“I’m hoping that with an extra voice, besides yours, with an extra voice now people are going to step up and they’re going to take this seriously because it is not going away. And it’s going to be here for a long, long time. We don’t know what health effects we are going to have after this,” said Quaranto. An NBC-17 Investigation previously revealed the North Carolina Department of Environment and Natural Resources knew about contamination at a nearby house in 2005 but did not alert neighbors.
“This is the way it always happens. A community on well water, they think they’re in a clean, pristine, safe place and lurking under there somebody has known something and didn’t tell them,” Brockovich said Saturday. Brockovich, who works with a law firm in California, says some people wrongly assume her team’s environmental efforts are about bringing down big businesses.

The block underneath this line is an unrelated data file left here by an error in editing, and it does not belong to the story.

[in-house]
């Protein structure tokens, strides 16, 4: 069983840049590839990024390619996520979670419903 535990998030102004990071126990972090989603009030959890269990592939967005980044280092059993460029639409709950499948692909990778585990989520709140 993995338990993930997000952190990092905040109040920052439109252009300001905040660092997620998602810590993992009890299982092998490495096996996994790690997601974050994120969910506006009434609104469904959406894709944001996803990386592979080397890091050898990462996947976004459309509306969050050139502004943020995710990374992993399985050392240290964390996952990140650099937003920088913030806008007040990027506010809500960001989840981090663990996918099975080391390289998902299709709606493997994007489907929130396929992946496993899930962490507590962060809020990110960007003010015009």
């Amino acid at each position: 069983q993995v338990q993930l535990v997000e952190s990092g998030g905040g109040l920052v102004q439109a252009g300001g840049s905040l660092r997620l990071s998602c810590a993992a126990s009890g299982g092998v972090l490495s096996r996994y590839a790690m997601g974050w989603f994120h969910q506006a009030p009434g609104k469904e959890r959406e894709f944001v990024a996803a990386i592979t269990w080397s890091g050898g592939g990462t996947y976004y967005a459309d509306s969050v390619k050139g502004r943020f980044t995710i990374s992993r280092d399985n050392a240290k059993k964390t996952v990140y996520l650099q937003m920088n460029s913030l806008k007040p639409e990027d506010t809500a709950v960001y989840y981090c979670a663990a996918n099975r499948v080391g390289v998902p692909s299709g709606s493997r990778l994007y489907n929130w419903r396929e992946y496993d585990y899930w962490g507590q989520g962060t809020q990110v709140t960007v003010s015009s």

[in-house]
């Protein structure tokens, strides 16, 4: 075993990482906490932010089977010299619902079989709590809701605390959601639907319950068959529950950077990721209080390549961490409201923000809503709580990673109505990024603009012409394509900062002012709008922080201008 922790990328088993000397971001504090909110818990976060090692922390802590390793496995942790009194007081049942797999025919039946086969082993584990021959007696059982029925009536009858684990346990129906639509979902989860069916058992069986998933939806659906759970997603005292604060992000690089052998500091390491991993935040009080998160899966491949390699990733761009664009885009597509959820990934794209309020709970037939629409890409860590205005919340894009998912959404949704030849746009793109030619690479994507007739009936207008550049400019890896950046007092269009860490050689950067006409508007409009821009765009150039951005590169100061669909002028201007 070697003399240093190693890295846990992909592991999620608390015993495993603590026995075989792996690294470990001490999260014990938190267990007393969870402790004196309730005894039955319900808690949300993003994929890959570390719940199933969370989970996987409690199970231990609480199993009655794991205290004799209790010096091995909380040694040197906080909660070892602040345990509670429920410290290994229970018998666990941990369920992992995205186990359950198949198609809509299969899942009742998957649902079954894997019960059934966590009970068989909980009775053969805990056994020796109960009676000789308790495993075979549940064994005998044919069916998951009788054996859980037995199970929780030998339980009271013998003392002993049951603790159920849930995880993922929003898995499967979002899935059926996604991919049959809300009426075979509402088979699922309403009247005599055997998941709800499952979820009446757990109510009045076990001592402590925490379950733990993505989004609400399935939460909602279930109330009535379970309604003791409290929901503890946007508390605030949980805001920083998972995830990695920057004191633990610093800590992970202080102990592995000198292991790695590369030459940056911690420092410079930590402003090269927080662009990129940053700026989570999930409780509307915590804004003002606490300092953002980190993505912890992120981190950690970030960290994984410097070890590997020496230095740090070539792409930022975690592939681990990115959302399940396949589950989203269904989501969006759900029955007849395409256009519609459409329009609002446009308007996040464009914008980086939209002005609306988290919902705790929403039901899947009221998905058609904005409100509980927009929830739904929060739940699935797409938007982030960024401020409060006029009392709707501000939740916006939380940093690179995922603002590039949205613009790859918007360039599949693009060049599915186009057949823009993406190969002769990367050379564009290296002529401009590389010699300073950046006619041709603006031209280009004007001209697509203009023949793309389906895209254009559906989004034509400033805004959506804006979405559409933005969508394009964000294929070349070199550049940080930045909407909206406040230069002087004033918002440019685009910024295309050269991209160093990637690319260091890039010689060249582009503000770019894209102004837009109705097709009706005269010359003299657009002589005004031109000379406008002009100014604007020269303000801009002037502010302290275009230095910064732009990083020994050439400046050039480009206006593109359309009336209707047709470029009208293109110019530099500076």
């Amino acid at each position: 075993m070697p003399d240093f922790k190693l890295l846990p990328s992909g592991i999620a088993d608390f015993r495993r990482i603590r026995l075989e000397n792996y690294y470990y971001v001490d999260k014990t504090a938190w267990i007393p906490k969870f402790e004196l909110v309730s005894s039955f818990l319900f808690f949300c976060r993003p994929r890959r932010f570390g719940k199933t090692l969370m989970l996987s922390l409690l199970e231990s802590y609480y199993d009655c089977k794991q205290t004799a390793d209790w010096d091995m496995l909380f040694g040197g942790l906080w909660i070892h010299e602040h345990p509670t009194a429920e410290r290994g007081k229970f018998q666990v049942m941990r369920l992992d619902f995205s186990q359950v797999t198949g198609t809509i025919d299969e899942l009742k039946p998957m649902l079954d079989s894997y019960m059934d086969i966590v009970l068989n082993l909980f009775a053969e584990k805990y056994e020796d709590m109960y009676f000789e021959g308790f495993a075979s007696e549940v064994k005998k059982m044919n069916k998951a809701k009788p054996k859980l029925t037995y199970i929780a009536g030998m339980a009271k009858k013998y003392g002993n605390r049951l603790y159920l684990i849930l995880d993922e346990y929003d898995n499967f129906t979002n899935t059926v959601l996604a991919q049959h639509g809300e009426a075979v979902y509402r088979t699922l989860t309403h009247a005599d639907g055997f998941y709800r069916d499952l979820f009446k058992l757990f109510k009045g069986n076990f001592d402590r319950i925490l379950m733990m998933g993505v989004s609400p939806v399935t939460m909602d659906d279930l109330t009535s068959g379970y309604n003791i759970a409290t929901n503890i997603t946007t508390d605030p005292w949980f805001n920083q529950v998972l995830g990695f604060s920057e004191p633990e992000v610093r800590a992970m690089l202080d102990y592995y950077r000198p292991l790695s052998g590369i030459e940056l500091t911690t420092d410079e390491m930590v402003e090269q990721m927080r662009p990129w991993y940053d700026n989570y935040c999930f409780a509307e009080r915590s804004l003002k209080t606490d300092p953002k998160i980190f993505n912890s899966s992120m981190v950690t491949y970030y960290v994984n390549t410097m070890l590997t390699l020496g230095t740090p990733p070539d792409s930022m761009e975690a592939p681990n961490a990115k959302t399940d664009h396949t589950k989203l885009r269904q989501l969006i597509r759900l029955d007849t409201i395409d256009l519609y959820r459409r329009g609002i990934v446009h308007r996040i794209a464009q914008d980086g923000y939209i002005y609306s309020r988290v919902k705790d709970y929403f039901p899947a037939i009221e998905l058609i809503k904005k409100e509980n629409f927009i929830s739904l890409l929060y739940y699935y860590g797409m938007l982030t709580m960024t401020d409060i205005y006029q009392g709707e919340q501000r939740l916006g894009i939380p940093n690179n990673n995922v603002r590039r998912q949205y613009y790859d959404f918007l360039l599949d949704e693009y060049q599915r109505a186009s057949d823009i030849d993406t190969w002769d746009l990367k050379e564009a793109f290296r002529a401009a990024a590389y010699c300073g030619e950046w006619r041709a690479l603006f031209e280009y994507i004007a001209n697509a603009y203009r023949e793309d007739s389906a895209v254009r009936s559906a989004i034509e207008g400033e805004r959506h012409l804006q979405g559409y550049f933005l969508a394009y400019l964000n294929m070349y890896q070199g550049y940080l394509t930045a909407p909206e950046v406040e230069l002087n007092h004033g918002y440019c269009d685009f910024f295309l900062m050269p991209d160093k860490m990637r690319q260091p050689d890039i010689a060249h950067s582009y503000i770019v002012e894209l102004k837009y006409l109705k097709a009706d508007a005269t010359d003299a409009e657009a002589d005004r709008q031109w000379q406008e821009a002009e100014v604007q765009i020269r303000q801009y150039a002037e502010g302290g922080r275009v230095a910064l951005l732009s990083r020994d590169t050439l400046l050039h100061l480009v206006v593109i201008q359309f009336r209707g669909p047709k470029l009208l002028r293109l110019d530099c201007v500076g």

“That can’t be farther from the truth. Everybody in every community wants to have a company and a job. That’s how we take care of our families. But they’re frankly tired of the deception and being poisoned.”
Brockovich met with Wake Forest families to discuss their concerns resulting from the water contamination including, health issues, property values and legal rights. “We need companies to do the right thing. Nobody is asking them to do anything else. Do the right thing. We have a problem here. You’ve already hid it. Stop hiding. Face the elephant in the room. Let’s deal with it. Do what is right by these people. Get them out of harms way before their health deteriorates. Make it right by them. Move on. Do business.”